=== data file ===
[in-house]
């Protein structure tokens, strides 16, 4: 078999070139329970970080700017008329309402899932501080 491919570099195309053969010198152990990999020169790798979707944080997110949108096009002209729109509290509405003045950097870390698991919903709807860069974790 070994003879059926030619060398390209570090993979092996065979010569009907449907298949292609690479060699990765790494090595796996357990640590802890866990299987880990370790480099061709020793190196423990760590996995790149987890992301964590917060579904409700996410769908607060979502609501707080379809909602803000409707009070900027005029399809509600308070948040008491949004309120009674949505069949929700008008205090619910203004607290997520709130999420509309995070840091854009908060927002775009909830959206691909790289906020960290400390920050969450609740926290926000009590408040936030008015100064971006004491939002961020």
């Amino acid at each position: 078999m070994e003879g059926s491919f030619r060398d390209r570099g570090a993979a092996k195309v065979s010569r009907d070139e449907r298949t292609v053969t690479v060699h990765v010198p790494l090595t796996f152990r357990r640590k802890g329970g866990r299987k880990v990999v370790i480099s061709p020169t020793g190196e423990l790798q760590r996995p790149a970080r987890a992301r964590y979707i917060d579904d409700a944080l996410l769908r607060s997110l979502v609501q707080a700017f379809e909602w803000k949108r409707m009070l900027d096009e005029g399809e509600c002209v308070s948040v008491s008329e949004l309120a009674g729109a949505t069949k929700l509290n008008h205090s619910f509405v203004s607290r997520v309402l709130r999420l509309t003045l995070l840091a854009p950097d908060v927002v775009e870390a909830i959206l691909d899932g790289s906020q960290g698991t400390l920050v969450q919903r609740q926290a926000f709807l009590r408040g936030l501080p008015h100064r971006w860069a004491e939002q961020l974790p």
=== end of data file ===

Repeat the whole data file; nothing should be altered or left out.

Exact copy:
[in-house]
């Protein structure tokens, strides 16, 4: 078999070139329970970080700017008329309402899932501080 491919570099195309053969010198152990990999020169790798979707944080997110949108096009002209729109509290509405003045950097870390698991919903709807860069974790 070994003879059926030619060398390209570090993979092996065979010569009907449907298949292609690479060699990765790494090595796996357990640590802890866990299987880990370790480099061709020793190196423990760590996995790149987890992301964590917060579904409700996410769908607060979502609501707080379809909602803000409707009070900027005029399809509600308070948040008491949004309120009674949505069949929700008008205090619910203004607290997520709130999420509309995070840091854009908060927002775009909830959206691909790289906020960290400390920050969450609740926290926000009590408040936030008015100064971006004491939002961020």
């Amino acid at each position: 078999m070994e003879g059926s491919f030619r060398d390209r570099g570090a993979a092996k195309v065979s010569r009907d070139e449907r298949t292609v053969t690479v060699h990765v010198p790494l090595t796996f152990r357990r640590k802890g329970g866990r299987k880990v990999v370790i480099s061709p020169t020793g190196e423990l790798q760590r996995p790149a970080r987890a992301r964590y979707i917060d579904d409700a944080l996410l769908r607060s997110l979502v609501q707080a700017f379809e909602w803000k949108r409707m009070l900027d096009e005029g399809e509600c002209v308070s948040v008491s008329e949004l309120a009674g729109a949505t069949k929700l509290n008008h205090s619910f509405v203004s607290r997520v309402l709130r999420l509309t003045l995070l840091a854009p950097d908060v927002v775009e870390a909830i959206l691909d899932g790289s906020q960290g698991t400390l920050v969450q919903r609740q926290a926000f709807l009590r408040g936030l501080p008015h100064r971006w860069a004491e939002q961020l974790p």